Willoughby J. Edbrooke

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Old Post Office Building, Washington, DC (1892–1899)

Willoughby James Edbrooke (1843–1896) was an American architect and a bureaucrat who remained faithful to a Richardsonian Romanesque style into the era of Beaux-Arts architecture in the United States, supported by commissions from conservative federal and state governments that were spurred by his stint in 1891-92 as Supervising Architect of the U.S. Treasury Department.

Life and career[edit]

Edbrooke was born in Evanston, Illinois. He first practiced in Chicago in 1868 and in 1879 formed a partnership with Franklin Pierce Burnham (died 1909). The partnership was dissolved in 1892.[1] Among their major joint commissions were the Georgia State Capitol,[2] and buildings for University of Notre Dame, and the Mecca Flats in Chicago, where Edbrooke served as superintendent of construction. The division of responsibilities and credit for constructions at the World's Columbian Exposition, Chicago, 1893, may have finalized the dissolution of the partnership. Edbrooke resided in Washington DC, where in his position as supervising architect of the Treasury Department, he initiated the design of at least forty buildings.[3]

The monumentally classical Georgia State Capitol shows Burnham's design sensibility rather than Edbrooke's, as Edbrooke's late constructions show. At the turn of the twentieth century, fire destroyed many of the documents in storage at the Capitol, including the original plans and specifications for the building.[2] The competition for the capitol's design was judged by New York architect, George B. Post, who remarked its "beauty, strength and harmony" in justifying his selection of the Edbrooke and Burnham classicizing design, that it was more academically correct, simple and elegant, and monumental in its appearance.[4] At the World's Columbian Exposition in Chicago, 1893, the Government Building was ascribed to Willoughby J. Edbrooke.[5] Its classicizing design fit in harmoniously with the "White City" that ushered in the American Renaissance movement and the age of Beaux-Arts architecture. At the Exposition, Franklin P. Burnham was officially credited only with the Cold-Storage Warehouse, while "Willoughby J. Edbrooke, Washington" is credited with the United States Government Building and the other official federal exhibits.[6]

Edbrooke was elected a Fellow of the American Institute of Architects.

His son Harry W.J. Edbrooke (1873-1946) went into practice with Willoughby's brother, Frank E. Edbrooke, the dean of early Denver architecture.[7]

Wheeler Opera House, a landmark in the center of Aspen, Colorado

Selected works[edit]

With Franklin P. Burnham[edit]

Edbrooke's Golden Dome is a landmark of the University of Notre Dame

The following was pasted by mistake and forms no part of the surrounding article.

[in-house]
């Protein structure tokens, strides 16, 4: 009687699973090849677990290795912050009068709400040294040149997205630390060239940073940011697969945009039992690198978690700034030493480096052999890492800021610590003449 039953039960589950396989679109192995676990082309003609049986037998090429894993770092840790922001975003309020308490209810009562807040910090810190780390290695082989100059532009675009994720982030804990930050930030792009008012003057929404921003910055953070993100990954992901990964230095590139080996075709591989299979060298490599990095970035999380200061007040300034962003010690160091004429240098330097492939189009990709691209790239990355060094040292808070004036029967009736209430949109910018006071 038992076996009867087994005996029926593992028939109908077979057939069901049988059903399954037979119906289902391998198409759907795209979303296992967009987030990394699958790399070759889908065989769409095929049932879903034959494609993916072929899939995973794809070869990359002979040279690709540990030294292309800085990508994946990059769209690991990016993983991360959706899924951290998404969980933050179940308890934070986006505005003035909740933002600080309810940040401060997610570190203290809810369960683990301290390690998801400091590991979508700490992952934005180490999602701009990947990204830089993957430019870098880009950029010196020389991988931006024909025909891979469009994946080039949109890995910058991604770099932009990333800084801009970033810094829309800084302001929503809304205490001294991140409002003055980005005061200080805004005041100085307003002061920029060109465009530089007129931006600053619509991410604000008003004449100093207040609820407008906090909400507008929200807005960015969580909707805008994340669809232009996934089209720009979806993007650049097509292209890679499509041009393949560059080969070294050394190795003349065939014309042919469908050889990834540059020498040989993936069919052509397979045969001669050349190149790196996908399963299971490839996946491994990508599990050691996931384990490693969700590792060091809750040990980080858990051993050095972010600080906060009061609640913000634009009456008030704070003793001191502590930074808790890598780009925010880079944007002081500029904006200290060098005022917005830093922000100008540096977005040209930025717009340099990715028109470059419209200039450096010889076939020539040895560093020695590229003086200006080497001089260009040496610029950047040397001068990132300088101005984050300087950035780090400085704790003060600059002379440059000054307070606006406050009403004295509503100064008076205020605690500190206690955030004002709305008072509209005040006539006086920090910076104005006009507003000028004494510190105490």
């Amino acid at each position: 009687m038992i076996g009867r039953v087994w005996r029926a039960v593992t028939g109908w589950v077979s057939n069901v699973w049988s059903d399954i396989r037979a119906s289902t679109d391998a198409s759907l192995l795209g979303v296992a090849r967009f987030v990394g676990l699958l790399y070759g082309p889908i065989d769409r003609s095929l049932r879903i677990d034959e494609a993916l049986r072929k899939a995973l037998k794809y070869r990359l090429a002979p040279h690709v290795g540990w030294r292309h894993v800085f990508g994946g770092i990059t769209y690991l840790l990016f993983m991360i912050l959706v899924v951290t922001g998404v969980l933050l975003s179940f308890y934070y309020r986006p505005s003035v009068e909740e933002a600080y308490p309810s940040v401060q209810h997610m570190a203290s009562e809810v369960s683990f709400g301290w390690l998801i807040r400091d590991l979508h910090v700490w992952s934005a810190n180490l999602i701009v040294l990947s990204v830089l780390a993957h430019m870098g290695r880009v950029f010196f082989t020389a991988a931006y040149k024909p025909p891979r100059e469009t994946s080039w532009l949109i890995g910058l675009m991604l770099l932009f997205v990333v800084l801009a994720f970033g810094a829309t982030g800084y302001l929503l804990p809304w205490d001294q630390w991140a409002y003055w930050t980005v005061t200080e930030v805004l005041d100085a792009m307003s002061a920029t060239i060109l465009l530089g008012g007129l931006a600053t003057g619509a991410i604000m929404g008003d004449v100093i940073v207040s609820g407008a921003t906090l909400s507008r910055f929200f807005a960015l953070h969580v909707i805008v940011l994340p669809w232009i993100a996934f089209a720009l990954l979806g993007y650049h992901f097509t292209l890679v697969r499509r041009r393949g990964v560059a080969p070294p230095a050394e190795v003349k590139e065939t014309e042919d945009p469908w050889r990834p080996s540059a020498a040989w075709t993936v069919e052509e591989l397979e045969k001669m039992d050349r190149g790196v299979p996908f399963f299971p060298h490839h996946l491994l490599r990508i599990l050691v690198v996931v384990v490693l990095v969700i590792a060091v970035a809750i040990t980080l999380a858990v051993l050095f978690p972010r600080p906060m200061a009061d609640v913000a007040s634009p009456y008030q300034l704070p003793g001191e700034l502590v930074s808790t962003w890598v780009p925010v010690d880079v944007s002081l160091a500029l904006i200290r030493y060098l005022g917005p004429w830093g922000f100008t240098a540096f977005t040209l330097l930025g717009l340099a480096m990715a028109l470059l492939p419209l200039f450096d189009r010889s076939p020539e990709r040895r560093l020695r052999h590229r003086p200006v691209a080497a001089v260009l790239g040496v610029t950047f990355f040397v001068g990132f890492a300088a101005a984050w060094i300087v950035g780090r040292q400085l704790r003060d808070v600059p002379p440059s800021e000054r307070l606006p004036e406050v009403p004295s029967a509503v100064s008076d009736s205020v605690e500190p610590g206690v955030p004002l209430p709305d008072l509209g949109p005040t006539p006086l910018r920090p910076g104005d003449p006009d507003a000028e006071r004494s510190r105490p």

• Construction for University of Notre Dame: the Main Administration Building (1879), Washington Hall (1881), LaFortune Student Center (1883) and Sorin Hall (1889).[8]
  • Georgia State Capitol (1884–1889) Co-architect Franklin P. Burnham. It was built by Miles and Horne. George Crouch worked on the ornamental sculpture.
  • Christ Episcopal Church, Waukegan, Illinois (1887–1889). Co-architect Franklin P. Burnham. Done in classic Richardsonian Romanesque style, its interior has been updated but preserves much of the original aesthetic. It also features an excellent collection of stained glass windows, including one from the studios of Louis Comfort Tiffany. Located at 410 Grand Ave, it continues to be an active Episcopal parish.
  • 7th District Police Station, Chicago, Illinois (1888) Co-architect Franklin P. Burnham
  • Kane County Courthouse, Geneva, Illinois (c. 1890–1892). Co-architect Franklin P. Burnham.
  • World's Columbian Exposition, Chicago (1893) Government Building. Co-architect Burnham.

As supervising architect[edit]


  1. ^ Michael H. Ebner, Creating Chicago's North Shore: A Suburban History 1988:66
  2. ^ a b "City of Atlanta on-line": Georgia State Capitol
  3. ^ Macmillan Encyclopedia of Architects quoted at "City of Atlanta on-line"
  4. ^ Edwin L. Jackson, "The Story of Georgia's Capitols and Capital Cities"
  5. ^ SAIC Digital Libraries Documentary photographs.
  6. ^ The American Indian School, Army Hospital, Government Lighthouse, Heliograph and Transit House, Life-saving Station, Naval Observatory and Weather Bureau, in addition to the Government Building. ("The Architects and Their Buildings").
  7. ^ Francis J. Pierson, Dennis J. (FRW) Gallagher, Getting to Know Denver: Five Fabulous Walking Tours 2006:16.
  8. ^ University of Notre Dame Buildings Inventory
  9. ^ Emporis.com: San Jose Museum of Art.
  10. ^ "Scott G. Schultz, "America's Watchtower: Saving the Old Post Office"" (PDF). (303 KB).
  11. ^ John D. Milner (June 22, 1973), National Register of Historic Places Nomination: Federal Aviation Administration Records Center (PDF), National Park Service
  12. ^ June Lloyd: "York's old post office architecturally significant".
  13. ^ Emporis.com: Sioux City City Hall[dead link]
  14. ^ Dr Mary Ann Sullivan: "Milwaukee Federal Building": captioned photographs.
  15. ^ Emporis.com: Landmark Center

External links[edit]

Preceded by Office of the Supervising Architect
Succeeded by